double integral (D) of y^3(x^2+y^2)^(-3/2) DXDY where (D) is the region determined by the ocnditions .5 less than or equal to y less than or equal to 1 and x^2+y^2 less than or equal to 1.

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- Aug 17th 2008, 06:32 PMpadsinsevenHelp with the bounds on this double integral
double integral (D) of y^3(x^2+y^2)^(-3/2) DXDY where (D) is the region determined by the ocnditions .5 less than or equal to y less than or equal to 1 and x^2+y^2 less than or equal to 1.

- Aug 17th 2008, 09:50 PMmr fantastic
Have you drawn the region of integration? It's the interior of the unit circle that lies above the line y = 1/2.

One possible set up is $\displaystyle \int_{x = -\sqrt{3}/2}^{x = \sqrt{3}/2} \int_{y=1/2}^{y=+\sqrt{1 - x^2}} y^3 (x^2 + y^2)^{-3/2} \, dy \, dx$.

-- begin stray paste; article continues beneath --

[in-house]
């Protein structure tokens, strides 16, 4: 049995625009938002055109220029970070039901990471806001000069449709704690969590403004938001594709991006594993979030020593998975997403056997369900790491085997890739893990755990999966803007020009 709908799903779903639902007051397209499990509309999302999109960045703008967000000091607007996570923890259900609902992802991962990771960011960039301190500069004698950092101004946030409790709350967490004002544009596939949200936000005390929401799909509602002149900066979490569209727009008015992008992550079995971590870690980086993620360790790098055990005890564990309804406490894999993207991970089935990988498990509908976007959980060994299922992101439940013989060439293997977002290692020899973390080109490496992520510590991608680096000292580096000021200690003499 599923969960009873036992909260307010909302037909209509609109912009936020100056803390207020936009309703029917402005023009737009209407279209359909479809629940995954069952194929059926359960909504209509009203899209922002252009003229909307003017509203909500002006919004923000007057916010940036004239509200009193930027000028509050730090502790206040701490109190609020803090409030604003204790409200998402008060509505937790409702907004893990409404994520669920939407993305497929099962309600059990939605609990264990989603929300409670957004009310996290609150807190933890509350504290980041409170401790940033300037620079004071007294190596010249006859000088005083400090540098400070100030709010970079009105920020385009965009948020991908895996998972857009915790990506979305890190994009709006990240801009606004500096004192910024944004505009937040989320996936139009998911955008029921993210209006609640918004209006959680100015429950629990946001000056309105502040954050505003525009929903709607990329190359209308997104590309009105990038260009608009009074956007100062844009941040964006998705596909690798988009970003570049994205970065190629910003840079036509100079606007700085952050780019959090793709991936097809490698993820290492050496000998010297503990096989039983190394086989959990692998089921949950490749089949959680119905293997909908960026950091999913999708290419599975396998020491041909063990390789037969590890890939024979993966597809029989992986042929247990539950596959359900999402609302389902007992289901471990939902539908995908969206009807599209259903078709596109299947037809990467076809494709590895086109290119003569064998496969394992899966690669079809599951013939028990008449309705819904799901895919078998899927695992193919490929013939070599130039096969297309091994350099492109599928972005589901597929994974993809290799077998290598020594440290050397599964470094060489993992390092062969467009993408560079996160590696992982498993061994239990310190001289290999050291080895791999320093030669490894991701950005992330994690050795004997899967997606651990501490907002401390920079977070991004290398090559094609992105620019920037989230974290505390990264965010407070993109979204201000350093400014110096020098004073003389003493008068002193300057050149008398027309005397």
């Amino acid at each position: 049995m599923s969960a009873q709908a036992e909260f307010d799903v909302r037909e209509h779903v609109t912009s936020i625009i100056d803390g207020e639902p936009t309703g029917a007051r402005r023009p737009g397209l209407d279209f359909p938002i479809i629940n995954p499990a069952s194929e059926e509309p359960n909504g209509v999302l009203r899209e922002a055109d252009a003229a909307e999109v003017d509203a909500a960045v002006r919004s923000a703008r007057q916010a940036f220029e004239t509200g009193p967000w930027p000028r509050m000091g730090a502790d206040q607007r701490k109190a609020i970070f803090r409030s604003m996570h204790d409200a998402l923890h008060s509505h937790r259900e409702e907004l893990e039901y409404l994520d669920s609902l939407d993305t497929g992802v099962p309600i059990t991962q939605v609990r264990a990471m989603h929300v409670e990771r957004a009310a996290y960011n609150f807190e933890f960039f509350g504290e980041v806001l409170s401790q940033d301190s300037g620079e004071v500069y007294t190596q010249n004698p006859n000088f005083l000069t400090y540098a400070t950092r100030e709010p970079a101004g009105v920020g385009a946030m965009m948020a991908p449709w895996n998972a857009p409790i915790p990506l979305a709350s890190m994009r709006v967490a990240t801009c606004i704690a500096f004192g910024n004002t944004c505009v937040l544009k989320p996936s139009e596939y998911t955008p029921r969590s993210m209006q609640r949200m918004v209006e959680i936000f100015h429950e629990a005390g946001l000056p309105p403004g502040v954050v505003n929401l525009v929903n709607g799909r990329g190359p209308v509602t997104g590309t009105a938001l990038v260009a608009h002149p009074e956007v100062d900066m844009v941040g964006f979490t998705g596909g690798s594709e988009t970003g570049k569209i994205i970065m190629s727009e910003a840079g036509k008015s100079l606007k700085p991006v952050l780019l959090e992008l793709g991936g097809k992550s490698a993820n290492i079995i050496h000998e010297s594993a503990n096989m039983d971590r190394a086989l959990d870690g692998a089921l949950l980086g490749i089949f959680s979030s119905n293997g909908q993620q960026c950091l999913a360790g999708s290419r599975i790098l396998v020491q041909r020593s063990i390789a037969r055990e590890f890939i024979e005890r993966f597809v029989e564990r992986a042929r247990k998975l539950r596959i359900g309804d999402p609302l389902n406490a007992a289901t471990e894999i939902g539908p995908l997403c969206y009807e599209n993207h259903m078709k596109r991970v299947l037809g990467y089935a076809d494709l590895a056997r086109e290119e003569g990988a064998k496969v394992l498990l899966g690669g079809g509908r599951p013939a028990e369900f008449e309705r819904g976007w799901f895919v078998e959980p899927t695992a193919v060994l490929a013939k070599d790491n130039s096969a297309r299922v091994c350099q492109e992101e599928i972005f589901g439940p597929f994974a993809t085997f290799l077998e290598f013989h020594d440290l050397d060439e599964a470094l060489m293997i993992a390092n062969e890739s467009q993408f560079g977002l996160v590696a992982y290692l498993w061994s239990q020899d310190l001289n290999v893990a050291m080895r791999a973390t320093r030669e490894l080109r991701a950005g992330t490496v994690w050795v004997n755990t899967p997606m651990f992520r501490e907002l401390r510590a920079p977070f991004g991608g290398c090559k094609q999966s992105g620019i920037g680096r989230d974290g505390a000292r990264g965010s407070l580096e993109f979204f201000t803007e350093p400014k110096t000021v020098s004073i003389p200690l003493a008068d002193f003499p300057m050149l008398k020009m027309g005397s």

Another is $\displaystyle \int_{x = - \sqrt{1 - y^2}}^{x=+\sqrt{1 - y^2}} \int_{y = 1/2}^{y=1} y^3 (x^2 + y^2)^{-3/2} \, dx \, dy$.

But you should consider switching to polar coordinates. In which case you'll need to express the line y = 1/2 in polar coordinates. Note that $\displaystyle \frac{\pi}{6} \leq \theta \leq \frac{5 \pi}{6}$. - Aug 18th 2008, 02:55 AMpadsinsevencould I get a tip on how to integrate this as well, just not seeing it
as much help on this as possible would be greatly appreciated.

- Aug 18th 2008, 03:04 AMmr fantastic
Have you drawn a sketch of the region?

Switching to polar coordinates: $\displaystyle I = \int_{\theta = \pi/6}^{5 \pi/6} \int_{r = 1/(2 \sin \theta)}^{r=1} r \sin^3 \theta \, dr \, d\theta $.

If you're still stuck now, you'll need to say what part(s) of this expression you're struggling to get. - Aug 18th 2008, 05:03 AMpadsinsevencustomary to switch to polar here?
I punched it in my calculator and got xy/sqrt(x^2+y^2). I just wanted to make sure that I knew how to do it both ways. Thanks very much for all your help.

- Aug 18th 2008, 05:09 AMmr fantastic
- Aug 18th 2008, 08:09 AMpadsinsevendx
the answer xy/sqrt x^2+y^2 was just for the dx part. I was confused as to how they got this.